If someone asks me how they create advocates, I immediately point them to church.
For many years I was a minister, and everything I know about advocacy I learned during that time. In fact, it’s my contention that unless we understand advocacy in an offline, non-commercial context, we won’t get in an online or a commercial context.
When people join a church, they do so because of a central belief, and the desire to connect with people around that belief. I like to call this gathering around meaning, and it’s the driving force of engagement as an offering, where people connect with organisations not for their products but for the meaning they get from them.
You might say that connecting with brands or organisations based on meaning is nothing new, and you’d be absolutely correct! This has always been a driver for our connection, but today offering meaning is a competitive advantage because there are so many brands competing for our attention.
But one institution that has a head start on every brand is the church (and indeed other religious institutions). For thousands of years, they’ve been gathering people around meaning, and they know very well how to turn their ‘users’ into advcoates: it’s the only way they’ve been able to survive for so long!
So let’s look at how they’ve created advocates by examining three key elements:
The first element is to begin with belief. People won’t advocate something they don’t believe in.
However, it is not enough to say that we start with belief, and then move on. Belief is the life-force of advocacy: it is its beginning, the thread that runs through it, and the very definition of its end.
To return to my church experience, a central part of religious life is evangelism — telling others about your beliefs. As a minister I was entrusted with the task of getting the church’s congregation to evangelise, and I noticed there were two ways I could do this:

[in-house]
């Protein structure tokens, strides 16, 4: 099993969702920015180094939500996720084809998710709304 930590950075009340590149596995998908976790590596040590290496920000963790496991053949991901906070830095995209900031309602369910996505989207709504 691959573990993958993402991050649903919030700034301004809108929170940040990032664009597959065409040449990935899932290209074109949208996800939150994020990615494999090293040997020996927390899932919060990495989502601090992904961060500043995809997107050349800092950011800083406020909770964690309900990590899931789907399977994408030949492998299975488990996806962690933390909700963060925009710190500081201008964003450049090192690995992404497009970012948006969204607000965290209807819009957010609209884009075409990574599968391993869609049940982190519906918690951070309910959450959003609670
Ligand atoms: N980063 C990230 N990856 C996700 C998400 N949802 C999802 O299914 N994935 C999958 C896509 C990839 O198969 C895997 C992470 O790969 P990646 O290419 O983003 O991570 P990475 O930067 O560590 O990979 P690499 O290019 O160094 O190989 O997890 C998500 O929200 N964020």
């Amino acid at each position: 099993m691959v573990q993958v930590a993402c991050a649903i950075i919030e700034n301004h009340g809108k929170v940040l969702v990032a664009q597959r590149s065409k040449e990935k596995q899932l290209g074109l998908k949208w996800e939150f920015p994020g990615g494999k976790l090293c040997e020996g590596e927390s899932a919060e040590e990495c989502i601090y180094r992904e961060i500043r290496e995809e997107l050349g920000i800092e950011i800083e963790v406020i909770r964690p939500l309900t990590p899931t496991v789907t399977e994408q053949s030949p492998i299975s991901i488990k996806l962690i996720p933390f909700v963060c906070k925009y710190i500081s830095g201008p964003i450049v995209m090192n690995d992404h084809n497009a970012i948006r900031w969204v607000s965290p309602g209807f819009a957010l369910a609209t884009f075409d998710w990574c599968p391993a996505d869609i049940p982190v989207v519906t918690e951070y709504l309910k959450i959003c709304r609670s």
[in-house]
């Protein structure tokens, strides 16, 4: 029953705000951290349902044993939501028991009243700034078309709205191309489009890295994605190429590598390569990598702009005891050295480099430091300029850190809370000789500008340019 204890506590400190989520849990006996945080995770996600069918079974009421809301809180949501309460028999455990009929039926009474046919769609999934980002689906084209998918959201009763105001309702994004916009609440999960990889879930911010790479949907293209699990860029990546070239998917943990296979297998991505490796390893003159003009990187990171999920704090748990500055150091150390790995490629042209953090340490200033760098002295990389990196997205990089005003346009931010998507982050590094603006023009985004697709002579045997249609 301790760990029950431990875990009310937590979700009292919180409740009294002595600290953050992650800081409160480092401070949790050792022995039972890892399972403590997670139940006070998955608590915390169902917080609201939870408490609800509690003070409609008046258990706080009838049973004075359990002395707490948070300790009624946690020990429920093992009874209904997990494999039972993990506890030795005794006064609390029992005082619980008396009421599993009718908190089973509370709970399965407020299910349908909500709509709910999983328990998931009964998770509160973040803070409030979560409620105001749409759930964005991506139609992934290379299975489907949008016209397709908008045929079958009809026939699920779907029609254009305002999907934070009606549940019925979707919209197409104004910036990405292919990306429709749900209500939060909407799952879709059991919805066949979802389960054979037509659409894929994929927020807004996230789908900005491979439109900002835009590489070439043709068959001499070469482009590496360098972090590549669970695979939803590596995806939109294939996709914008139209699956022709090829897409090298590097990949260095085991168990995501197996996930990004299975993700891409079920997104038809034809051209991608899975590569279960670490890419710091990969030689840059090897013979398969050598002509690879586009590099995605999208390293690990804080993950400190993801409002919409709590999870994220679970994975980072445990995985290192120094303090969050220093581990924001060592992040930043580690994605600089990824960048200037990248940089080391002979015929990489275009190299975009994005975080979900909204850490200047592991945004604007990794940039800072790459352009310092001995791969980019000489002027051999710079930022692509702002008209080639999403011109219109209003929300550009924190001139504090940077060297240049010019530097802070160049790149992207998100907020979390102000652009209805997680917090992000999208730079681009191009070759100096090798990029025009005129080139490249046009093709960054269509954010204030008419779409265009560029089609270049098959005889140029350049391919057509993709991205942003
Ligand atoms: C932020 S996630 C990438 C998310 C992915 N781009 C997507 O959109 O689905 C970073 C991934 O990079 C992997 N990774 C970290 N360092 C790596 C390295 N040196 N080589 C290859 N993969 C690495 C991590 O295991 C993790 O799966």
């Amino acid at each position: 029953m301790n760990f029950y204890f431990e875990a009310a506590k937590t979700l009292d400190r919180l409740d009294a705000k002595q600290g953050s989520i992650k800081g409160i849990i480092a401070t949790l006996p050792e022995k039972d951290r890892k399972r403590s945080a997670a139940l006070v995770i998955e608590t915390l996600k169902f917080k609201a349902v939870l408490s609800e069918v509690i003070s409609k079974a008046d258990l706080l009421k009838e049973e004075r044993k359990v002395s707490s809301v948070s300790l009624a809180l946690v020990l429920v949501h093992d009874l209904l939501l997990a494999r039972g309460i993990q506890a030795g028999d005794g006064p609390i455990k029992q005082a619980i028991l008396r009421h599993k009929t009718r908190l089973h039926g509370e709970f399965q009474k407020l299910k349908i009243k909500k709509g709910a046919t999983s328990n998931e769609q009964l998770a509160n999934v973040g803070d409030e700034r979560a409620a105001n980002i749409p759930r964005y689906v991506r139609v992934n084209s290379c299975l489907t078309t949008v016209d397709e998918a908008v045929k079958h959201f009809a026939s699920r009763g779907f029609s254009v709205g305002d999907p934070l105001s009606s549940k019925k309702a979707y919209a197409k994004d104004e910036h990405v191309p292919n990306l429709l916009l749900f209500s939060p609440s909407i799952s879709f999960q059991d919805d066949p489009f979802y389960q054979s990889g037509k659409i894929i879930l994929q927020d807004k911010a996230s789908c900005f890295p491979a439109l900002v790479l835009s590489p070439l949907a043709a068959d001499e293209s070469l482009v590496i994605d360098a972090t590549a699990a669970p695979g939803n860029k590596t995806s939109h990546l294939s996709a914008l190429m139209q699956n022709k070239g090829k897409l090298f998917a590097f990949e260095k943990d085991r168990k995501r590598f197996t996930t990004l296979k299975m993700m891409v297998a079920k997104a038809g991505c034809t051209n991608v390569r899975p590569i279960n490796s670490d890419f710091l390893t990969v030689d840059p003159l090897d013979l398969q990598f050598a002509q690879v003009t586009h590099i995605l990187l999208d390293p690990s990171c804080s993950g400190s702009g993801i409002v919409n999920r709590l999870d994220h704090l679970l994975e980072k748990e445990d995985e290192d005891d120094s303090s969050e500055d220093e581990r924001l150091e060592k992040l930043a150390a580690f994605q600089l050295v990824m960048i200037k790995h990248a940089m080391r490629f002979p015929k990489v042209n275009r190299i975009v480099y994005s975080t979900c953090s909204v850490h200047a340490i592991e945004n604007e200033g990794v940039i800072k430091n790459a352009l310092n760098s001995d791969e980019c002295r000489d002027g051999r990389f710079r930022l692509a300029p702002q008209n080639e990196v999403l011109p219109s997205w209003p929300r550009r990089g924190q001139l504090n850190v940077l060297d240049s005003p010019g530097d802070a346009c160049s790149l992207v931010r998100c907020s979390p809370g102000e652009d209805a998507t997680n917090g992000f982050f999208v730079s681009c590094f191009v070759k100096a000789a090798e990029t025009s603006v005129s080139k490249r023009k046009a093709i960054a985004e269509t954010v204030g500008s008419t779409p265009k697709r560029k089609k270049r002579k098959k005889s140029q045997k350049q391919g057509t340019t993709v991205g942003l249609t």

- I noticed that I could talk about evangelism and request people to do it,
- Or I could talk about our beliefs, and then mention evangelism as a response to those beliefs.
I always found the second tactic to be far more powerful. Response, I believe, is more powerful that request, because it is from internal motivation, not external.
So any advocacy, and any messaging about advocacy, must begin and end with belief, because that’s where the connection itself begins and ends. For instance, compare these two invitations to join an advocacy programme:
We are looking for members who wish to become advocates in order to help our community grow.
We believe in our community. This cause matters to us. We are committed to it. With that in mind, we’re looking for members who wish to advocate for our community.
It’s a simple example, but immediately you see why the second is more powerful. The first is a request, the second is a response.
I think the best phrase to explain this is comes from Simon Sinek, who observed that “people don’t buy what you do, they buy why you do it.” That’s belief.
The second element is about benefit. Do I believe that telling others about my cause will benefit them, benefit me, and perhaps even benefit the world? Within my church context, the answer amongst the congregation was yes – religions themselves are necessarily founded upon the belief (notice that!) that they are beneficial to the world.
In the deceptively simple management book Gung Ho, Ken Blanchard talks about “the spirit of the squirrel”, in which he says people like to do work that is worthwhile. The squirrel hoards nuts for hibernation because it is worthwhile—nay, critical—work. Likewise, our community members need to know, what is it that makes their work (or in this case, their advocacy) worthwhile for the world?